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What Makes Couples Therapy Effective?

Clinical Update
By Zur Institute

View a complete list of Clinical Updates.

What makes couples therapy effective is getting each partner to commit to something that they inherently view as irrational or counterintuitive - to changing before their partner does. We, therapists, help create this commitment by offering both partners a unique experience, both with us and with each other in the session: a relationship in which they won't be judged, blamed, or manipulated. We encourage special kinds of conversation; we teach people to honor their partner's efforts, clumsy though they might at first be; we help people define integrity for themselves, and communicate it to each other; and we help the couple envision the relationship they each want.

After months or years of feeling hurt, neglected, invisible, taken for granted, and exploited, focusing on what they actually want, rather than what they don't want, can be a powerful intervention in itself.

 

We are pleased to announce a new 4 CE credit course with renowned sex and couples therapist,
Dr. Marty Klein:

Couples Therapy: Counterintuitive Approaches to Working More Effectively

This course is comprised of engaging, funny, and illuminating audio presentations by Dr. Klein.

Written transcripts are also available.

 

 

Did you know...

  • Some clients feel so frightened or guilty after they have an affair, they're willing to do anything to appease their partner - even things that interfere with healing the relationship.Couples in Therapy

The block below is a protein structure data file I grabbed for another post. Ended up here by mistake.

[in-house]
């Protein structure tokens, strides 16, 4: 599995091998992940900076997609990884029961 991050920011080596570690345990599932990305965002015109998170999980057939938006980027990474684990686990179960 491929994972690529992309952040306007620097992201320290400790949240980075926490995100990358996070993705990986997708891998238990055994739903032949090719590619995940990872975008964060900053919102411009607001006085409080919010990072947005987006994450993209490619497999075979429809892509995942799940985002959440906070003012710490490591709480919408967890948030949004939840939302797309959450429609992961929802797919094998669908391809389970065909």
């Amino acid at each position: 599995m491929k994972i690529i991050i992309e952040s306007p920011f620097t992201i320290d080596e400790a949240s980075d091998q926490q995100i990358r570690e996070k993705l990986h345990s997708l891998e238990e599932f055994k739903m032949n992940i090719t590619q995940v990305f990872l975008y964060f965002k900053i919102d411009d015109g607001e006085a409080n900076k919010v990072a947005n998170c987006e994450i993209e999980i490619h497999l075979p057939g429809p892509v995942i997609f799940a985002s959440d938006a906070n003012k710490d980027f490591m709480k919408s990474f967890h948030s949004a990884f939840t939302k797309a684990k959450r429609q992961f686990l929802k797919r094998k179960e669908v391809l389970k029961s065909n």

• Even when the therapy is going well, sooner or later each partner in the couple may feel angry, abandoned, or misunderstood by the therapist.
  • The ability to tolerate a partner's distress (rather than reflexively rushing to fix it) is a key skill in successful couples.
  • The therapist's humor can be a great resource in couples therapy as long as neither partner feels it is directed toward them, or toward people like them.
  • Relying on gender stereotypes to explain one partner to the other can interfere with individuals understanding each other.
  • Setting boundaries around couples therapy is just as important as setting boundaries around individual therapy.
  • In working with heterosexual couples, there is no reason to think that a therapist will understand the partner of the same gender better than the partner of the other gender.
  • Inviting couples to record their therapy sessions, and listen to the recordings during the week, can be a powerful and valuable intervention.

 

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